toofab contributor and nutrition expert Heather Bauer shares her healthy eating tips for moms and their families. The registered dietician is the founder of Bestowed.com, a subscription service that offers consumers a personalized way to discover, sample, shop and learn about the best nutrition and lifestyle products on the market. She also founded Nu-Train, a diet and nutrition counseling center whose clients have included numerous celebrities.
As a mother of three, I know all too well the struggles that busy mothers face when it comes to our own health. It's easy to place all of our attention on our children, and as a result we neglect our own nutritional needs. Skipping breakfast, having two dinners, snacking while packing lunches … sound familiar? Luckily, with the following five simple tips, I have developed an ideal formula to get busy moms back in tune with their own health needs.
1. Get the right start to your day
Mornings can be scattered and hectic. You can barely coerce your kids to finish their food, let alone enjoy a meal for yourself. Or, if you're able to eat at the kids' table, you may end up having the mischievous Breakfast #2 at the office or once the kids are off to school.
To avoid these challenges, create a plan for yourself. Mothers who spend mornings at the breakfast table with their can enjoy a small bowl of fresh berries along with coffee or tea. Then, save your actual breakfast for your commute to work or once the kids have left. Something easy and portable is best, such as a breakfast bar that is high in fiber and protein. KIND Nuts & Spices Vanilla Almond Bar, with 7 grams of protein, 5 grams of fiber, and only 4 grams of sugar, is your best friend. Pair it with an 80-calorie Greek yogurt for a complete and enjoyable breakfast.
Another quick and easy idea is to throw a handful of organic blueberries in a baggie, mix it with a serving of gluten-free KIND Healthy Grain Clusters (be sure to measure!), and use that to top off your Greek yogurt once you're at the office. A third option that takes away unnecessary morning stress is hard-boiled eggs. To really prep, make a few at a time as you get the kids ready, as they keep for up to three days. Pair your egg with a few fiber crackers and piece of fruit, and you're good to go.
2. Control the afternoon snack attack
Once your kids get home in the afternoon, its practically protocol that they have a snack. So naturally, mom snack with them to catch up on the day. It's important that this afternoon snack be kept finite and controlled. We want to avoid the mindless hand-in-bag syndrome! In this case, a KIND Bar filled with protein and fiber is ideal, or two fiber crackers with 2 light cheese wedges. An apple with a single serve 80-calorie packet of almond butter will also do the trick.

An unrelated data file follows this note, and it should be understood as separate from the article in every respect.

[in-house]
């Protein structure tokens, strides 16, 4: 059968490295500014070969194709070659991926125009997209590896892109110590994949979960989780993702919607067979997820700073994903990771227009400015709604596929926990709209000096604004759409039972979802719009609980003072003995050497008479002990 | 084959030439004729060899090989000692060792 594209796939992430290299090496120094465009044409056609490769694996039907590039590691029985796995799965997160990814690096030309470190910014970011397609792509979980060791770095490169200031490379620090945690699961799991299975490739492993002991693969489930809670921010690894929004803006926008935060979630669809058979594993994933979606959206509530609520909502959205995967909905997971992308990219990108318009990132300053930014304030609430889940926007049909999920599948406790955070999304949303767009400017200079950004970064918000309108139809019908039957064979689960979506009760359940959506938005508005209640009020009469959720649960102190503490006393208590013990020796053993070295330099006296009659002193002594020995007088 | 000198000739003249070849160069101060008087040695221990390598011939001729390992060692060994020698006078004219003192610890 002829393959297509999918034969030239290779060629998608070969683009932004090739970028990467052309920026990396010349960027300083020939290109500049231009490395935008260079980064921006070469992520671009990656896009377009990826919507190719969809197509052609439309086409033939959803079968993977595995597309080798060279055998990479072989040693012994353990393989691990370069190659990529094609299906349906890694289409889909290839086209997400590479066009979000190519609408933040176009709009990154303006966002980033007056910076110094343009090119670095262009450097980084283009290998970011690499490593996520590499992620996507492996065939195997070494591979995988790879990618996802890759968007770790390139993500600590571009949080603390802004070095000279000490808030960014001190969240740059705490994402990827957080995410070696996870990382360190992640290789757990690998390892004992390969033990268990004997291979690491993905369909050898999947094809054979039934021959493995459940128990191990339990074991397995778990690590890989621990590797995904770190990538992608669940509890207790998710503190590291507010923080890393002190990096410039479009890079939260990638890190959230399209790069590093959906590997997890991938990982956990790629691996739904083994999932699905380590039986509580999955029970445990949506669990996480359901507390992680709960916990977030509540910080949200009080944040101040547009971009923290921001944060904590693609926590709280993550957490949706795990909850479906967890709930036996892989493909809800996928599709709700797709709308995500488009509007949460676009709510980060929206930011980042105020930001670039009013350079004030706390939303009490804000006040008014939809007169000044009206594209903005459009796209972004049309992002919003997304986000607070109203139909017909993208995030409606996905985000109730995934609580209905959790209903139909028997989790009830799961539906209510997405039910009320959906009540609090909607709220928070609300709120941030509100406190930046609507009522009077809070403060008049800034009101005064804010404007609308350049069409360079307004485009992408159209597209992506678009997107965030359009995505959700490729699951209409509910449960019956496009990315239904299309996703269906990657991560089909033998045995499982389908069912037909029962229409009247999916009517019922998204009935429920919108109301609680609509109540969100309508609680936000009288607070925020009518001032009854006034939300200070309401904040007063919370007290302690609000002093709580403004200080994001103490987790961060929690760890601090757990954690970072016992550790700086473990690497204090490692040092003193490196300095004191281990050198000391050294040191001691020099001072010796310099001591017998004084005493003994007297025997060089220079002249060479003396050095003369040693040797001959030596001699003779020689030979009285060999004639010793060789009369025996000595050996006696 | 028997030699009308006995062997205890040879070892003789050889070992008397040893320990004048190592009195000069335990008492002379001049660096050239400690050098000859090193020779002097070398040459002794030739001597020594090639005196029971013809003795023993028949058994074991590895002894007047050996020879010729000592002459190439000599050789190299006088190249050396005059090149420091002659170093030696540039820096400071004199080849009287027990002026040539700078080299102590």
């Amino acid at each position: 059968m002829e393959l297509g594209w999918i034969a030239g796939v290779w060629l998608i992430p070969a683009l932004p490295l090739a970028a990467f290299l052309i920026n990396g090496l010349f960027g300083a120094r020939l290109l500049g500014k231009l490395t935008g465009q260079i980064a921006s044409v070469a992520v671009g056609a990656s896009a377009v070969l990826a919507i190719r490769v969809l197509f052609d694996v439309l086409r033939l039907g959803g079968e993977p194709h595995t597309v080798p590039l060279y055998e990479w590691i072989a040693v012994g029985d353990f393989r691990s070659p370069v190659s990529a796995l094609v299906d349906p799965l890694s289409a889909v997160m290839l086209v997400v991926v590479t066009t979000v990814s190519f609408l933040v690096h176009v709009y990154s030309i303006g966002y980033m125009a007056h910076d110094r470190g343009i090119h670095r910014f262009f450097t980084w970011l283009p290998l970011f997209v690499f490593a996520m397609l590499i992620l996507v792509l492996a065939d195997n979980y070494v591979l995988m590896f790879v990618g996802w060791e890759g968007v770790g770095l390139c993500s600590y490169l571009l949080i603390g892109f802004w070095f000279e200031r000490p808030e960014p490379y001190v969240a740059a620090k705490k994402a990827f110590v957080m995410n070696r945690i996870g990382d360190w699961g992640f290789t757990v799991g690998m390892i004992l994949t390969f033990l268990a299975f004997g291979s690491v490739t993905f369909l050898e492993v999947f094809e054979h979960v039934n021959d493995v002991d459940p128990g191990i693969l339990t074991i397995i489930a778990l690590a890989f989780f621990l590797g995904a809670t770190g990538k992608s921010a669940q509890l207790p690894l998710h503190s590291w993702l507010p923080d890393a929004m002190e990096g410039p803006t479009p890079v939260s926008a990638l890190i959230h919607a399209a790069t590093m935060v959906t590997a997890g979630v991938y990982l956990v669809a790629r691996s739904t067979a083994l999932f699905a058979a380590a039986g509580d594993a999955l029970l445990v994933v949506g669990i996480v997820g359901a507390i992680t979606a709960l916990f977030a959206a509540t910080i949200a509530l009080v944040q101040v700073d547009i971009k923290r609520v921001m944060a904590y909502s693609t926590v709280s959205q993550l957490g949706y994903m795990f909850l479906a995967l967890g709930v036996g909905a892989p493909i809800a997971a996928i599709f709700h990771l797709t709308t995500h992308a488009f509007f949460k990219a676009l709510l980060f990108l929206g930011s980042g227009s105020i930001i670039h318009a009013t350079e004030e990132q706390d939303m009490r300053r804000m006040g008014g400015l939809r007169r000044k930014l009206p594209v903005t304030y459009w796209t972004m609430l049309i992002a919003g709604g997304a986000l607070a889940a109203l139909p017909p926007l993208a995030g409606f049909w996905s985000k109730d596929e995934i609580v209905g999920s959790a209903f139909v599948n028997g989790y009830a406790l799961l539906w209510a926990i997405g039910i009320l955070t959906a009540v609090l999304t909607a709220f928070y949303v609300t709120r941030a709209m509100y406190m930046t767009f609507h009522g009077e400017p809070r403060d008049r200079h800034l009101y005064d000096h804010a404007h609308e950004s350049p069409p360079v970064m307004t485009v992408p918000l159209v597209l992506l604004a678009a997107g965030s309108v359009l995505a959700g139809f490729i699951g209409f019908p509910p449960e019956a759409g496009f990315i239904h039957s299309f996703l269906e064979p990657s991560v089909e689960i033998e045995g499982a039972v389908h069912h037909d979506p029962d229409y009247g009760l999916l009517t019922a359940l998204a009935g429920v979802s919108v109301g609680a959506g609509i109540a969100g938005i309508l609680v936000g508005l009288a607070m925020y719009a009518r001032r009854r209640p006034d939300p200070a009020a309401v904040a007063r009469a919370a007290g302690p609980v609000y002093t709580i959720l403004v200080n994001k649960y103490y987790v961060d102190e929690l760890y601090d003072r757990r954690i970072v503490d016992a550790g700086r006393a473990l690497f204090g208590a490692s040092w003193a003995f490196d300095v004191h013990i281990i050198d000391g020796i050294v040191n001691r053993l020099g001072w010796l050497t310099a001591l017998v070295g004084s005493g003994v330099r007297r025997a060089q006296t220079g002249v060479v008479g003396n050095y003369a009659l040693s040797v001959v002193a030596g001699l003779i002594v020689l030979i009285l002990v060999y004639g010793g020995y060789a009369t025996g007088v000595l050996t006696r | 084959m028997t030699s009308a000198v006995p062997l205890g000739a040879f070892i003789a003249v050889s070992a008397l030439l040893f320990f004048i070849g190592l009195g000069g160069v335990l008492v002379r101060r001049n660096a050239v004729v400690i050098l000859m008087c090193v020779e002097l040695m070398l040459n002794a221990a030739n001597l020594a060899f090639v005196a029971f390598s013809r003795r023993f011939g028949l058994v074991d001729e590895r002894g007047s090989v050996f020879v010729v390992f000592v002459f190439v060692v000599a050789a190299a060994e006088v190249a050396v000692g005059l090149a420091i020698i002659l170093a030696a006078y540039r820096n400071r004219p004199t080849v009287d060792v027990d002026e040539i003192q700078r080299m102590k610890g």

3. Solve the dinnertime dilemma
Come dinnertime, the "Devil Dinner" issue arises: are you just feeding the kids their dinner, or are you eating as a family? Often young children eat before 6pm, and mothers want to eat with their partner, which may not be until 8:30 or 9pm. If you try to eat with your little ones and then sit with your spouse, you may accidentally end up eating a second dinner. In this situation, you should ask yourself, "If I eat with the kids now, can I really sit here later on and not eat?"
If you have that discipline, great! Eat early. If not, prepare for what's coming. It's okay to say to your kids, "I'm waiting for mommy/daddy to come home." Or, have a small bowl of cut-up raw veggies with no accompaniments (guacamole, hummus, dressing) for they draw you into keep eating.
Then later on, when the kids are asleep, sit down and have an enjoyable, balanced dinner with protein and healthy fats. Amy's Frozen Organic Meals, which are low in sodium and calories, are a great option; I love to serve them over steamed vegetables for a filling and nutritious meal.
4. Beat the snacking while packing problem
It's 9pm. Your kids are asleep, you're tired, possibly even a little stressed, and its time to pack tomorrow's lunches. The temptation is there to start snacking. When those night hungers strike, avoid an over-indulgent snack session. Have something small like frozen Greek yogurt. This is a great option because it takes some time to eat, making it somewhat of a project. There's no mindless snacking involved. Something else to have on hand is sliced turkey; it's a great source of protein, and definitely not something you have trouble putting down.
5. Dealing with dehydration
Amid all the carpooling, food prepping, and million other things we get done in 24 hours, most moms do not drink enough water. Hydration is absolutely vital for our health, brain function, hunger levels, and skin. Dehydration can lead to snacking, bloating, constipation, and water retention ... no thank you! The best tip for getting your water in is to work on it all day long. Aim to drink one full liter by lunchtime and a second liter after lunch. If you start your day with this much H20, you'll set yourself up for a super-energized day with less hunger and more focus. For you coffee drinkers, intersperse your cup of joe with water, so that you don't fill up and skip breakfast as a result.
-- Heather Bauer, RD
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